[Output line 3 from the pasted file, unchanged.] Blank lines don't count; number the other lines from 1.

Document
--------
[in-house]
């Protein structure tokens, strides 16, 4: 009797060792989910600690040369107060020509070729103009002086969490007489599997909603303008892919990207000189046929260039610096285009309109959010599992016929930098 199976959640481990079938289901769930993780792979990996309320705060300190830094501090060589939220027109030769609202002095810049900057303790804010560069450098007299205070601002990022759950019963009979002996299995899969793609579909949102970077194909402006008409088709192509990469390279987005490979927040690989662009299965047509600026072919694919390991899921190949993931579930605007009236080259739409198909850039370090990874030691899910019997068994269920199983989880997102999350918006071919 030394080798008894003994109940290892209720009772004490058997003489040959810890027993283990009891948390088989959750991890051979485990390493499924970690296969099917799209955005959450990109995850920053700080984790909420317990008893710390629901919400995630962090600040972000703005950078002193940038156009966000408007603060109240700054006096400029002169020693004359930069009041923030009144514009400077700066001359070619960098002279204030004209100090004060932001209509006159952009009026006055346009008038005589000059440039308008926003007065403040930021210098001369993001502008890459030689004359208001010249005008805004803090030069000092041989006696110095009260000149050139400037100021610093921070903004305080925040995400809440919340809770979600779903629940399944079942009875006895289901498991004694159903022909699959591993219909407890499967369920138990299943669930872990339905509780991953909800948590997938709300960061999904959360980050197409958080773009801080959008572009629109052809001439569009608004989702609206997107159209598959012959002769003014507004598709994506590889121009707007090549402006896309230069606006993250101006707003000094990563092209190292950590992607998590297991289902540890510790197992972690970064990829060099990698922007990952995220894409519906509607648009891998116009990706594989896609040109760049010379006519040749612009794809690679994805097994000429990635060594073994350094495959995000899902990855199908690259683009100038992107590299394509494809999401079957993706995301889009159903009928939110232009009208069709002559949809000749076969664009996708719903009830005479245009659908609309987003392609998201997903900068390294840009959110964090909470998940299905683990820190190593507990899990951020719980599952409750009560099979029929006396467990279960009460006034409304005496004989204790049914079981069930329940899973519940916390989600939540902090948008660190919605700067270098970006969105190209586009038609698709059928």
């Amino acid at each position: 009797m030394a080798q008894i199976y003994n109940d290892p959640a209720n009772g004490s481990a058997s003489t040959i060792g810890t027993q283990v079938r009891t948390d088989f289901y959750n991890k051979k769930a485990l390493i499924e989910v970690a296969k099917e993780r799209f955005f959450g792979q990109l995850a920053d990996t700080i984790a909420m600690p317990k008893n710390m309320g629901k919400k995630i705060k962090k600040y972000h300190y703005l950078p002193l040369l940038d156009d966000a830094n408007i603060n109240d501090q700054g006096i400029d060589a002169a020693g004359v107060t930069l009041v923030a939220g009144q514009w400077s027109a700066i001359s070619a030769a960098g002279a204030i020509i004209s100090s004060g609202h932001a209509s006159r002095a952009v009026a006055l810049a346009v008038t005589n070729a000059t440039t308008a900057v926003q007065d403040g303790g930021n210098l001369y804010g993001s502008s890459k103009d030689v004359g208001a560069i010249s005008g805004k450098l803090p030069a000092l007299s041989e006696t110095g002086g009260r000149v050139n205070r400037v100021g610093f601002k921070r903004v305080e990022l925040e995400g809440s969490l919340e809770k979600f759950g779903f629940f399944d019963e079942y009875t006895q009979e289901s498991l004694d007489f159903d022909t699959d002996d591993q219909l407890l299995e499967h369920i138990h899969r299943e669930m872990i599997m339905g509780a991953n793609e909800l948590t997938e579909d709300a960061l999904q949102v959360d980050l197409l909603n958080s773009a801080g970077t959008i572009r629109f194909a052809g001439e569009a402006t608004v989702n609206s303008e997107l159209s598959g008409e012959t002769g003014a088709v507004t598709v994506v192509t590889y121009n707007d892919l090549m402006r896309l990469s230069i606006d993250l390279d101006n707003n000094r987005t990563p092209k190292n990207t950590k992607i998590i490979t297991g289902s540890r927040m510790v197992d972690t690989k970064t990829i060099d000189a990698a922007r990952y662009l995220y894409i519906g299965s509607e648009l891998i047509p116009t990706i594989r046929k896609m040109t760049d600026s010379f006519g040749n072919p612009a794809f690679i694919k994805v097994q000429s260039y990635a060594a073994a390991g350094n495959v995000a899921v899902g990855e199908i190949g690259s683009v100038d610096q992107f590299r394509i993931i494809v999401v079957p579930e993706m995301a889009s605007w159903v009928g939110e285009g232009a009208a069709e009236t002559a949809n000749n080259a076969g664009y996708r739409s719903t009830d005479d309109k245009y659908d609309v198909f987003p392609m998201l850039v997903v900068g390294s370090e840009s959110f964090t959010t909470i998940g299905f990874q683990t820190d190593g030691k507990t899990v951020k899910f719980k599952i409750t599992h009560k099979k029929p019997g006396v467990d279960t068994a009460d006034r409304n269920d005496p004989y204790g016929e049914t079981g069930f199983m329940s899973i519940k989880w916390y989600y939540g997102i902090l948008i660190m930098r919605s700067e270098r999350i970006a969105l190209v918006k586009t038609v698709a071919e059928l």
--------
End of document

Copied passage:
């Amino acid at each position: 009797m030394a080798q008894i199976y003994n109940d290892p959640a209720n009772g004490s481990a058997s003489t040959i060792g810890t027993q283990v079938r009891t948390d088989f289901y959750n991890k051979k769930a485990l390493i499924e989910v970690a296969k099917e993780r799209f955005f959450g792979q990109l995850a920053d990996t700080i984790a909420m600690p317990k008893n710390m309320g629901k919400k995630i705060k962090k600040y972000h300190y703005l950078p002193l040369l940038d156009d966000a830094n408007i603060n109240d501090q700054g006096i400029d060589a002169a020693g004359v107060t930069l009041v923030a939220g009144q514009w400077s027109a700066i001359s070619a030769a960098g002279a204030i020509i004209s100090s004060g609202h932001a209509s006159r002095a952009v009026a006055l810049a346009v008038t005589n070729a000059t440039t308008a900057v926003q007065d403040g303790g930021n210098l001369y804010g993001s502008s890459k103009d030689v004359g208001a560069i010249s005008g805004k450098l803090p030069a000092l007299s041989e006696t110095g002086g009260r000149v050139n205070r400037v100021g610093f601002k921070r903004v305080e990022l925040e995400g809440s969490l919340e809770k979600f759950g779903f629940f399944d019963e079942y009875t006895q009979e289901s498991l004694d007489f159903d022909t699959d002996d591993q219909l407890l299995e499967h369920i138990h899969r299943e669930m872990i599997m339905g509780a991953n793609e909800l948590t997938e579909d709300a960061l999904q949102v959360d980050l197409l909603n958080s773009a801080g970077t959008i572009r629109f194909a052809g001439e569009a402006t608004v989702n609206s303008e997107l159209s598959g008409e012959t002769g003014a088709v507004t598709v994506v192509t590889y121009n707007d892919l090549m402006r896309l990469s230069i606006d993250l390279d101006n707003n000094r987005t990563p092209k190292n990207t950590k992607i998590i490979t297991g289902s540890r927040m510790v197992d972690t690989k970064t990829i060099d000189a990698a922007r990952y662009l995220y894409i519906g299965s509607e648009l891998i047509p116009t990706i594989r046929k896609m040109t760049d600026s010379f006519g040749n072919p612009a794809f690679i694919k994805v097994q000429s260039y990635a060594a073994a390991g350094n495959v995000a899921v899902g990855e199908i190949g690259s683009v100038d610096q992107f590299r394509i993931i494809v999401v079957p579930e993706m995301a889009s605007w159903v009928g939110e285009g232009a009208a069709e009236t002559a949809n000749n080259a076969g664009y996708r739409s719903t009830d005479d309109k245009y659908d609309v198909f987003p392609m998201l850039v997903v900068g390294s370090e840009s959110f964090t959010t909470i998940g299905f990874q683990t820190d190593g030691k507990t899990v951020k899910f719980k599952i409750t599992h009560k099979k029929p019997g006396v467990d279960t068994a009460d006034r409304n269920d005496p004989y204790g016929e049914t079981g069930f199983m329940s899973i519940k989880w916390y989600y939540g997102i902090l948008i660190m930098r919605s700067e270098r999350i970006a969105l190209v918006k586009t038609v698709a071919e059928l």